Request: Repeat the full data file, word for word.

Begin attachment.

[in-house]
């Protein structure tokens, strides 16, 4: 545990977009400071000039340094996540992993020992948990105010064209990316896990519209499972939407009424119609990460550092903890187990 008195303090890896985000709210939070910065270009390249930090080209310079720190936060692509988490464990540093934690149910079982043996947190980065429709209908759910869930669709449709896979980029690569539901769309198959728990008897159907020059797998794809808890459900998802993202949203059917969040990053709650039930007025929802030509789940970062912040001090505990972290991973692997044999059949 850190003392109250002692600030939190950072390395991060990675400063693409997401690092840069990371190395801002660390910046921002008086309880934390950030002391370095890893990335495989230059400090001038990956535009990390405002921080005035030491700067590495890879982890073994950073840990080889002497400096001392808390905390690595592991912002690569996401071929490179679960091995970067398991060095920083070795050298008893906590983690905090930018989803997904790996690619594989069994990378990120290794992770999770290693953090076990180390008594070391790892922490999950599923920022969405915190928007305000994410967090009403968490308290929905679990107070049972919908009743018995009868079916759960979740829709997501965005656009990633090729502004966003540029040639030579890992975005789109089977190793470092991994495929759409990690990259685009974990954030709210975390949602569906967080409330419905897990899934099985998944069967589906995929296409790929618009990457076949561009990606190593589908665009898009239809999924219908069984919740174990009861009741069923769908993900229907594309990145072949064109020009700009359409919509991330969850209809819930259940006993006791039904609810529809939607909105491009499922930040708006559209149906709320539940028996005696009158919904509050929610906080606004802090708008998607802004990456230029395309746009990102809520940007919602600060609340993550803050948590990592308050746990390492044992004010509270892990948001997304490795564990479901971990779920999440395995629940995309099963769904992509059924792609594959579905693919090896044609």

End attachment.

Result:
[in-house]
């Protein structure tokens, strides 16, 4: 545990977009400071000039340094996540992993020992948990105010064209990316896990519209499972939407009424119609990460550092903890187990 008195303090890896985000709210939070910065270009390249930090080209310079720190936060692509988490464990540093934690149910079982043996947190980065429709209908759910869930669709449709896979980029690569539901769309198959728990008897159907020059797998794809808890459900998802993202949203059917969040990053709650039930007025929802030509789940970062912040001090505990972290991973692997044999059949 850190003392109250002692600030939190950072390395991060990675400063693409997401690092840069990371190395801002660390910046921002008086309880934390950030002391370095890893990335495989230059400090001038990956535009990390405002921080005035030491700067590495890879982890073994950073840990080889002497400096001392808390905390690595592991912002690569996401071929490179679960091995970067398991060095920083070795050298008893906590983690905090930018989803997904790996690619594989069994990378990120290794992770999770290693953090076990180390008594070391790892922490999950599923920022969405915190928007305000994410967090009403968490308290929905679990107070049972919908009743018995009868079916759960979740829709997501965005656009990633090729502004966003540029040639030579890992975005789109089977190793470092991994495929759409990690990259685009974990954030709210975390949602569906967080409330419905897990899934099985998944069967589906995929296409790929618009990457076949561009990606190593589908665009898009239809999924219908069984919740174990009861009741069923769908993900229907594309990145072949064109020009700009359409919509991330969850209809819930259940006993006791039904609810529809939607909105491009499922930040708006559209149906709320539940028996005696009158919904509050929610906080606004802090708008998607802004990456230029395309746009990102809520940007919602600060609340993550803050948590990592308050746990390492044992004010509270892990948001997304490795564990479901971990779920999440395995629940995309099963769904992509059924792609594959579905693919090896044609």